Aaron Alexander, Alyssa Roussel, Mia Rangel, Cassandra Dixson, Conrad Gonzales
WRITTEN AND DIRECTED BY
It's always a bit of a thrill when an up-and-coming filmmaker finds his way back to The Independent Critic with a brand new film. Such is the case with writer/director Jordan Kerfeld, whose Housebreaking was previously reviewed here, who comes back with his graduate thesis film at the University of Texas - Austin.
Tears at Dawn tells the story of Arthur Orange (Aaron Alexander), a Marine who has just returned home from two tours of the Mideast well-trained in the hand-to-hand combat of Kalima and Escrima but far more concerned with the day-to-day care of his younger sister, Mya (Alyssa Roussel). When Mya sneaks out of their home to chase down the ice cream truck and ends up being kidnapped, Arthur's military training suddenly comes in handy as it takes everything he has to find his sister and get her back.
A taut and involving thriller carried by a compelling story and nicely realized performances, Tears at Dawn somehow manages to tell a complex story within the confines of a 12-minute short without losing any dramatic impact. Kerfeld edits the film to near perfection and maximizes dramatic impact by quickly drawing us into the film emotionally then allowing that emotion to fuel the action that follows. The film feels an awful lot like a covert military operation - get in, get out, and make sure the good guys come home.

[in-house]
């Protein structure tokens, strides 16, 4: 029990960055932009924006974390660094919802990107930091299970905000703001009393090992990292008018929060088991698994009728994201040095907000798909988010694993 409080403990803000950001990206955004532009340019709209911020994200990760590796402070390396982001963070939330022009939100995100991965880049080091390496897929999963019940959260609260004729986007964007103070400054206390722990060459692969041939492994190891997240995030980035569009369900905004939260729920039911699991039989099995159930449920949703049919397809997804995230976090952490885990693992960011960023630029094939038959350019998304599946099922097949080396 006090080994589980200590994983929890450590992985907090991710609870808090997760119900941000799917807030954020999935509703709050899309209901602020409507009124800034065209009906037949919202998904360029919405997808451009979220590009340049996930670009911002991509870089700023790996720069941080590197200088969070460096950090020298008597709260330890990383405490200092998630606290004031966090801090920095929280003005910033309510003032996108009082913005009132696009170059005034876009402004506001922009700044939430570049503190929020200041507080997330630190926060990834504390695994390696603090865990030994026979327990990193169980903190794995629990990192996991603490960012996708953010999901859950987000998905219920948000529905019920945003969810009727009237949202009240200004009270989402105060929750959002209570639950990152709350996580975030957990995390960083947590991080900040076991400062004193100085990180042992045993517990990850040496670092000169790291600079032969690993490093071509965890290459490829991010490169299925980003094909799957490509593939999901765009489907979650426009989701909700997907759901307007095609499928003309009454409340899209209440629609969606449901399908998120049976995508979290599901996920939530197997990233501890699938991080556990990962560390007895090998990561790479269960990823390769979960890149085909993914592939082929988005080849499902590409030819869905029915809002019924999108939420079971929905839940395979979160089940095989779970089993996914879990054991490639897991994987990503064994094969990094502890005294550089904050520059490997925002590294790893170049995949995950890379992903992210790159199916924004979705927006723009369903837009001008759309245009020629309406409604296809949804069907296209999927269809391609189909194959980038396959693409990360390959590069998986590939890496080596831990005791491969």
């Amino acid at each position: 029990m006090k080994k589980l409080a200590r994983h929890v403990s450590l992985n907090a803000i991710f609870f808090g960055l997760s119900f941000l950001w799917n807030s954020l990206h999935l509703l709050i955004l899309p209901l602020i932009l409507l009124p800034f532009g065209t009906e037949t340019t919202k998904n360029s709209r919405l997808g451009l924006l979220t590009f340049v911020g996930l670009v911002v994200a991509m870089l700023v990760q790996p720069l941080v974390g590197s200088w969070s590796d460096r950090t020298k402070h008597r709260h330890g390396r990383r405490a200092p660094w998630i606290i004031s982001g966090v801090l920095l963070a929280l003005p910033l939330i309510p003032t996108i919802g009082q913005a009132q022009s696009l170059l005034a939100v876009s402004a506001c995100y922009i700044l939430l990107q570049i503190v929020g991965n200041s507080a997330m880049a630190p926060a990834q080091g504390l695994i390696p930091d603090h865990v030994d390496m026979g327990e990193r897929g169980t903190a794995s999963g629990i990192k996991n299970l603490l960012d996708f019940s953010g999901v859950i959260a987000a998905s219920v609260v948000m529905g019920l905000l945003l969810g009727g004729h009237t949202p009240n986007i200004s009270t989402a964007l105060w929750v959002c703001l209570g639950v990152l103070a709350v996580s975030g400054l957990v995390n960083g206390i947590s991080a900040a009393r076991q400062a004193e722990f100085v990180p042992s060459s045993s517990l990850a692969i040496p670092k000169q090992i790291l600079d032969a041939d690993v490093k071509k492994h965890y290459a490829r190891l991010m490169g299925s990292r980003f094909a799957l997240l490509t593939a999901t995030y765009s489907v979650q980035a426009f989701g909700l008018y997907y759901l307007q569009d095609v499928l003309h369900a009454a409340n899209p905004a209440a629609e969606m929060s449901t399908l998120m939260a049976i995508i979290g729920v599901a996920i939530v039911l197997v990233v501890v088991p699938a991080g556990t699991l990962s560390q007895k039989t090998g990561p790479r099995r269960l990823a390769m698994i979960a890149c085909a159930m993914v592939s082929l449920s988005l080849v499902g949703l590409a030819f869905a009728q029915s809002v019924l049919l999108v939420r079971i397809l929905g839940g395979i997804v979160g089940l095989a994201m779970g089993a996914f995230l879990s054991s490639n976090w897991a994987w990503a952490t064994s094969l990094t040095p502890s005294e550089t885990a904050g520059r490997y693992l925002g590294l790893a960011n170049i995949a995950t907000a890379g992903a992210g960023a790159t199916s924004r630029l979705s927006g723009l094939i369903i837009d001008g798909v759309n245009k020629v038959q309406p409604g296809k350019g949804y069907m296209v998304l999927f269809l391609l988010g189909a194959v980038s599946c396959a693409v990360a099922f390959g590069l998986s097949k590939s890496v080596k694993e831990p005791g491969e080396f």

Aaron Alexander's performance is the film's key ingredient and Alexander does a terrific job of getting our sympathy quickly and holding it even as he goes from big brother to major badass for all the right reasons. Alexander's chemistry with Alyssa Roussel makes their sibling relationship quickly believable, and Roussel does a terrific job in a role that's more complicated than it might first appear. Conrad Gonzales is an especially strong supporting player.
The film also benefits from strong production quality including Nathan Felix's stand-out original score, Deepak Chetty's imaginative and inspired lensing and an effective production design from Kara Konop and Christina Yoo.
Tears at Dawn is fresh off a screening at the Oscar and BAFTA qualifying LA Shorts Fest and should have no problem finding a home on the film festival circuit with its timely and relevant subject matter and top notch cast and crew. For more information on the film, be sure to visit its website linked to in the credits to the left of this review.
Written by Richard Propes
The Independent Critic